The health care legislation could "have an effect on almost every citizen," according to Kaiser Health News. So what should you expect?
Within six months after the bill is signed into law:
- Health insurers will no longer be allowed to impose lifetime caps on coverage.
- Parents who have insurance through their employers will be allowed to continue coverage for their unmarried dependents up to age 26.
- Health insurers will be required to cover certain preventive services like osteoporosis screening for women over 65, smoking cessation counseling and interventions, and screenings for diabetes and sexually transmitted diseases.
- And later this year, people with serious health conditions that have prevented them from obtaining coverage will be eligible to purchase a policy from a high-risk pool in a government-subsidized exchange at a cost similar to healthy individuals' premiums.
Individuals will also be required to obtain health insurance or face a fine. Government subsidies will be available on a sliding scale for people making up to $43,000 per year (or nearly $90,000 per year for a family of four), but those who don't qualify for government subsidies should expect to pay about $5,000 a year for a policy on the exchange, while families should expect to pay about $15,000, says John Goodman, president, CEO and Kellye Wright Fellow of the National Center for Policy Analysis.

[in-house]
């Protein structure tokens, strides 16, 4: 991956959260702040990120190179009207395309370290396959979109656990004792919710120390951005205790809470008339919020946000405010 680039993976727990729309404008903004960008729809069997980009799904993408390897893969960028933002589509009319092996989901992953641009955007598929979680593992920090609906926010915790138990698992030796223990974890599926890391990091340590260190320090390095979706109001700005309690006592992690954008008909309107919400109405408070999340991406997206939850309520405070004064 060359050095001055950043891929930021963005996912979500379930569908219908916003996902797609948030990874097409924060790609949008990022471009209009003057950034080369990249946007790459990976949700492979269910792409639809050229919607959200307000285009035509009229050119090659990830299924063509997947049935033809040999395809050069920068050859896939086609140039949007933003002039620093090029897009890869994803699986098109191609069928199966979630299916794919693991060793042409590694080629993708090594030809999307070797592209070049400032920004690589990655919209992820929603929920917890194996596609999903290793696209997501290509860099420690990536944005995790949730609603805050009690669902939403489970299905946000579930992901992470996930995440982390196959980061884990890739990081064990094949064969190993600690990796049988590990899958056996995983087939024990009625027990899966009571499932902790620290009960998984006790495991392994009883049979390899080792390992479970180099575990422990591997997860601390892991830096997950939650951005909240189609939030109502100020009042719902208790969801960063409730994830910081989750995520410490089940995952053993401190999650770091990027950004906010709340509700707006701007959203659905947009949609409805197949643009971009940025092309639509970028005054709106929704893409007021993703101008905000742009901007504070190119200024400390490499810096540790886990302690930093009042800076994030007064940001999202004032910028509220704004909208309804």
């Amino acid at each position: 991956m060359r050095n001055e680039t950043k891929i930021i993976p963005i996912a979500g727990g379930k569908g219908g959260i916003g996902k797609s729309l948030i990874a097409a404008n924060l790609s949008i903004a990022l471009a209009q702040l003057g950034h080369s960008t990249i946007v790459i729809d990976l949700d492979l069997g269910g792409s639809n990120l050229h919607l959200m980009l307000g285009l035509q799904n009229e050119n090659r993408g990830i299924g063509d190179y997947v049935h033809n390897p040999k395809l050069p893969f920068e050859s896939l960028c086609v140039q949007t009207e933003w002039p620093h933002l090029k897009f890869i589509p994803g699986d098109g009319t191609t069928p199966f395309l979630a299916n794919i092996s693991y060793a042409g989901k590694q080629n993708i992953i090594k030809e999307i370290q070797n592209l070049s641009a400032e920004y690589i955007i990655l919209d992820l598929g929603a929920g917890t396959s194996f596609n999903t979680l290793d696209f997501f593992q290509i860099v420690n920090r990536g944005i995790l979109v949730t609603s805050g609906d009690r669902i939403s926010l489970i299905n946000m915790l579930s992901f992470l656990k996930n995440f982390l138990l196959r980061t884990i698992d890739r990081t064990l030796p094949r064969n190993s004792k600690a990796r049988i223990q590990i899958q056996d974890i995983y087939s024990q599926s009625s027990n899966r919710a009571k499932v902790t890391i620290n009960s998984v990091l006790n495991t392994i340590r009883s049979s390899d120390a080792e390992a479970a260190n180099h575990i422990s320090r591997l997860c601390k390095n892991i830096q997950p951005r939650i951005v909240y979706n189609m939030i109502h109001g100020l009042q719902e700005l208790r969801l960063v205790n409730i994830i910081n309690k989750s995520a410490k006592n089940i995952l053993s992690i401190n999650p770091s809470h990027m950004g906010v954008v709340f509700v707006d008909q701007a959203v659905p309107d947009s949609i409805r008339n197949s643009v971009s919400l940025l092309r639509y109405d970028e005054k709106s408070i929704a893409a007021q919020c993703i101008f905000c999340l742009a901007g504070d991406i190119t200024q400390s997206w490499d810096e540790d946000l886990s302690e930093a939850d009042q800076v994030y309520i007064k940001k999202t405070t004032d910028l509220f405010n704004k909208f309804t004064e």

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The penalty starts in 2014 at $95 or up to 1 percent of income for individuals, whichever is greater, and rises to $695 by 2016 or 2.5 percent of income, whichever is greater. Families pay heftier fines - $2,085 or 2.5 percent of income by 2016.
- Insurers won't be able to deny coverage based on preexisting conditions.
- Maternity support will be increased for women in the workplace.
- Additional, less expensive insurance options will be available when you lose or quit your job.
Increasing the number of insured individuals, however, will also mean longer waits to see a new doctor. In Massachusetts, for example, where health insurance is universal, Boston residents have to wait about twice as long to see a doctor as people in any other U.S. city, says Goodman.
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Source: Deborah Kotz, "8 Ways Health Reform Will Affect You," U.S. News and World Report, March 22, 2010.
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